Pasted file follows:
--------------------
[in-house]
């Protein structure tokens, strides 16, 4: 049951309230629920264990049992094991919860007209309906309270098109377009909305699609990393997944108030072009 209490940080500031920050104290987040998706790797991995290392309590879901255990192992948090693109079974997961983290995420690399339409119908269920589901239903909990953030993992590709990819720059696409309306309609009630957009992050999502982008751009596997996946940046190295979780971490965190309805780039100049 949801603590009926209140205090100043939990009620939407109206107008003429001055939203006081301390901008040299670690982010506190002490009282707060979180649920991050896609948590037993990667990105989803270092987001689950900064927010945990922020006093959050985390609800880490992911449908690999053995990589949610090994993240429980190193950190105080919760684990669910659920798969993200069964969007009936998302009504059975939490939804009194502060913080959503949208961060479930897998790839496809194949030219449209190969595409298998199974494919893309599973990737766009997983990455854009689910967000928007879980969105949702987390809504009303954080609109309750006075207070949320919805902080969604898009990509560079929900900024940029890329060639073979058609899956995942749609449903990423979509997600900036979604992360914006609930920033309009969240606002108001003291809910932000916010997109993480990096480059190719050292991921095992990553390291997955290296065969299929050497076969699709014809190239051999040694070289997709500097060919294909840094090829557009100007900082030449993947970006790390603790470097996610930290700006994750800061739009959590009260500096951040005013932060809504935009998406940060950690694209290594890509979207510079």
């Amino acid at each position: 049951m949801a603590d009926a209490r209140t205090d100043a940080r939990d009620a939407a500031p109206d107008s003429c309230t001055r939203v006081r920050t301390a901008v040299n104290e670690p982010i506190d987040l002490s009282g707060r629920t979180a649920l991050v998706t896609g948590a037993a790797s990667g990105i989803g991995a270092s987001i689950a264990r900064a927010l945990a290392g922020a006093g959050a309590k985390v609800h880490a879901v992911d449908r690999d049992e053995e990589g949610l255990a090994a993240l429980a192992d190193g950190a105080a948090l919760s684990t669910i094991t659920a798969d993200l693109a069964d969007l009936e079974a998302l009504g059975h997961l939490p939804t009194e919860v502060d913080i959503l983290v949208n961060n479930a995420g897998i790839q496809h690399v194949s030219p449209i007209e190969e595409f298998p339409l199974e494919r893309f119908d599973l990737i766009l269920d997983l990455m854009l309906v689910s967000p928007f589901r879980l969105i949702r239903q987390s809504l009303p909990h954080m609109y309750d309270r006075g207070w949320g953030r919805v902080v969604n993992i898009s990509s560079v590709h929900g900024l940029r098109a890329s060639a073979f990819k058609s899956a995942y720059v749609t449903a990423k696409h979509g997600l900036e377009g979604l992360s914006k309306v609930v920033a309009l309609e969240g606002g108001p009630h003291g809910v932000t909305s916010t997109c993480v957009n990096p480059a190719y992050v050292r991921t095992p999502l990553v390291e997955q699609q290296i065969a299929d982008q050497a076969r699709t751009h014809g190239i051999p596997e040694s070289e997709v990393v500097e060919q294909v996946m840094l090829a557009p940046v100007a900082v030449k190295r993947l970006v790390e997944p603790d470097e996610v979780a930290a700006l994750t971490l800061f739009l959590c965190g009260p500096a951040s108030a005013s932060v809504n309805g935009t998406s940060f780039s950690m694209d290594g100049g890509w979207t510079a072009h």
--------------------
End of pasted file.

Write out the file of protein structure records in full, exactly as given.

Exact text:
[in-house]
């Protein structure tokens, strides 16, 4: 049951309230629920264990049992094991919860007209309906309270098109377009909305699609990393997944108030072009 209490940080500031920050104290987040998706790797991995290392309590879901255990192992948090693109079974997961983290995420690399339409119908269920589901239903909990953030993992590709990819720059696409309306309609009630957009992050999502982008751009596997996946940046190295979780971490965190309805780039100049 949801603590009926209140205090100043939990009620939407109206107008003429001055939203006081301390901008040299670690982010506190002490009282707060979180649920991050896609948590037993990667990105989803270092987001689950900064927010945990922020006093959050985390609800880490992911449908690999053995990589949610090994993240429980190193950190105080919760684990669910659920798969993200069964969007009936998302009504059975939490939804009194502060913080959503949208961060479930897998790839496809194949030219449209190969595409298998199974494919893309599973990737766009997983990455854009689910967000928007879980969105949702987390809504009303954080609109309750006075207070949320919805902080969604898009990509560079929900900024940029890329060639073979058609899956995942749609449903990423979509997600900036979604992360914006609930920033309009969240606002108001003291809910932000916010997109993480990096480059190719050292991921095992990553390291997955290296065969299929050497076969699709014809190239051999040694070289997709500097060919294909840094090829557009100007900082030449993947970006790390603790470097996610930290700006994750800061739009959590009260500096951040005013932060809504935009998406940060950690694209290594890509979207510079």
């Amino acid at each position: 049951m949801a603590d009926a209490r209140t205090d100043a940080r939990d009620a939407a500031p109206d107008s003429c309230t001055r939203v006081r920050t301390a901008v040299n104290e670690p982010i506190d987040l002490s009282g707060r629920t979180a649920l991050v998706t896609g948590a037993a790797s990667g990105i989803g991995a270092s987001i689950a264990r900064a927010l945990a290392g922020a006093g959050a309590k985390v609800h880490a879901v992911d449908r690999d049992e053995e990589g949610l255990a090994a993240l429980a192992d190193g950190a105080a948090l919760s684990t669910i094991t659920a798969d993200l693109a069964d969007l009936e079974a998302l009504g059975h997961l939490p939804t009194e919860v502060d913080i959503l983290v949208n961060n479930a995420g897998i790839q496809h690399v194949s030219p449209i007209e190969e595409f298998p339409l199974e494919r893309f119908d599973l990737i766009l269920d997983l990455m854009l309906v689910s967000p928007f589901r879980l969105i949702r239903q987390s809504l009303p909990h954080m609109y309750d309270r006075g207070w949320g953030r919805v902080v969604n993992i898009s990509s560079v590709h929900g900024l940029r098109a890329s060639a073979f990819k058609s899956a995942y720059v749609t449903a990423k696409h979509g997600l900036e377009g979604l992360s914006k309306v609930v920033a309009l309609e969240g606002g108001p009630h003291g809910v932000t909305s916010t997109c993480v957009n990096p480059a190719y992050v050292r991921t095992p999502l990553v390291e997955q699609q290296i065969a299929d982008q050497a076969r699709t751009h014809g190239i051999p596997e040694s070289e997709v990393v500097e060919q294909v996946m840094l090829a557009p940046v100007a900082v030449k190295r993947l970006v790390e997944p603790d470097e996610v979780a930290a700006l994750t971490l800061f739009l959590c965190g009260p500096a951040s108030a005013s932060v809504n309805g935009t998406s940060f780039s950690m694209d290594g100049g890509w979207t510079a072009h």